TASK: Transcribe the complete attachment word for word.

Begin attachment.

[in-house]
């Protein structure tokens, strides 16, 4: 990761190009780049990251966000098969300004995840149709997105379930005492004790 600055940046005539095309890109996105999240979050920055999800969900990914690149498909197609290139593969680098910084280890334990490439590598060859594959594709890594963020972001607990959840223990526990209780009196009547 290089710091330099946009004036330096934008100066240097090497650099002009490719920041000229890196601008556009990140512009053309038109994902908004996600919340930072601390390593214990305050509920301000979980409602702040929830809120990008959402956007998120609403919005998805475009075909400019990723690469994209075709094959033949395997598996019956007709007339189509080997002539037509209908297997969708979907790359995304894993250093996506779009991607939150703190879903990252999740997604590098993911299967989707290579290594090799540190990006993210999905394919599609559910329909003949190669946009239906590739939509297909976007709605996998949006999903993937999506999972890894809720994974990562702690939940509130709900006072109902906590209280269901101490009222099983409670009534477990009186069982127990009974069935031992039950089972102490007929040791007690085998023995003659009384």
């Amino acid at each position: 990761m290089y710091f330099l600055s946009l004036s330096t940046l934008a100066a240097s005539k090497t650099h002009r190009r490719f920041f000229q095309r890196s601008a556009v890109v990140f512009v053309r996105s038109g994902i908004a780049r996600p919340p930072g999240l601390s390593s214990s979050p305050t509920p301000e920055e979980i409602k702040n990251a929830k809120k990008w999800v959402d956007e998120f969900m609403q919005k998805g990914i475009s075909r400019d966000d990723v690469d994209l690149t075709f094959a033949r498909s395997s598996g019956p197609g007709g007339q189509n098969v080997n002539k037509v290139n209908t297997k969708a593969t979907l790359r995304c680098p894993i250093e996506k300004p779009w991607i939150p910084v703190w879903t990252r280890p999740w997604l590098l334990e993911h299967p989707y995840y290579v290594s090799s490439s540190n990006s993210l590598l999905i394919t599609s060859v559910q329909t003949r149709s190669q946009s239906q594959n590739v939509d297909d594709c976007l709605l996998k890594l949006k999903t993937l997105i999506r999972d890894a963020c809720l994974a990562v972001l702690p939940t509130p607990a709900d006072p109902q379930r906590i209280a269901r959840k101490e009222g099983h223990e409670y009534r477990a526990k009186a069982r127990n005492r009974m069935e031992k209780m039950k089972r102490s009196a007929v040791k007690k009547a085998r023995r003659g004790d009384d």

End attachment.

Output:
[in-house]
């Protein structure tokens, strides 16, 4: 990761190009780049990251966000098969300004995840149709997105379930005492004790 600055940046005539095309890109996105999240979050920055999800969900990914690149498909197609290139593969680098910084280890334990490439590598060859594959594709890594963020972001607990959840223990526990209780009196009547 290089710091330099946009004036330096934008100066240097090497650099002009490719920041000229890196601008556009990140512009053309038109994902908004996600919340930072601390390593214990305050509920301000979980409602702040929830809120990008959402956007998120609403919005998805475009075909400019990723690469994209075709094959033949395997598996019956007709007339189509080997002539037509209908297997969708979907790359995304894993250093996506779009991607939150703190879903990252999740997604590098993911299967989707290579290594090799540190990006993210999905394919599609559910329909003949190669946009239906590739939509297909976007709605996998949006999903993937999506999972890894809720994974990562702690939940509130709900006072109902906590209280269901101490009222099983409670009534477990009186069982127990009974069935031992039950089972102490007929040791007690085998023995003659009384």
């Amino acid at each position: 990761m290089y710091f330099l600055s946009l004036s330096t940046l934008a100066a240097s005539k090497t650099h002009r190009r490719f920041f000229q095309r890196s601008a556009v890109v990140f512009v053309r996105s038109g994902i908004a780049r996600p919340p930072g999240l601390s390593s214990s979050p305050t509920p301000e920055e979980i409602k702040n990251a929830k809120k990008w999800v959402d956007e998120f969900m609403q919005k998805g990914i475009s075909r400019d966000d990723v690469d994209l690149t075709f094959a033949r498909s395997s598996g019956p197609g007709g007339q189509n098969v080997n002539k037509v290139n209908t297997k969708a593969t979907l790359r995304c680098p894993i250093e996506k300004p779009w991607i939150p910084v703190w879903t990252r280890p999740w997604l590098l334990e993911h299967p989707y995840y290579v290594s090799s490439s540190n990006s993210l590598l999905i394919t599609s060859v559910q329909t003949r149709s190669q946009s239906q594959n590739v939509d297909d594709c976007l709605l996998k890594l949006k999903t993937l997105i999506r999972d890894a963020c809720l994974a990562v972001l702690p939940t509130p607990a709900d006072p109902q379930r906590i209280a269901r959840k101490e009222g099983h223990e409670y009534r477990a526990k009186a069982r127990n005492r009974m069935e031992k209780m039950k089972r102490s009196a007929v040791k007690k009547a085998r023995r003659g004790d009384d």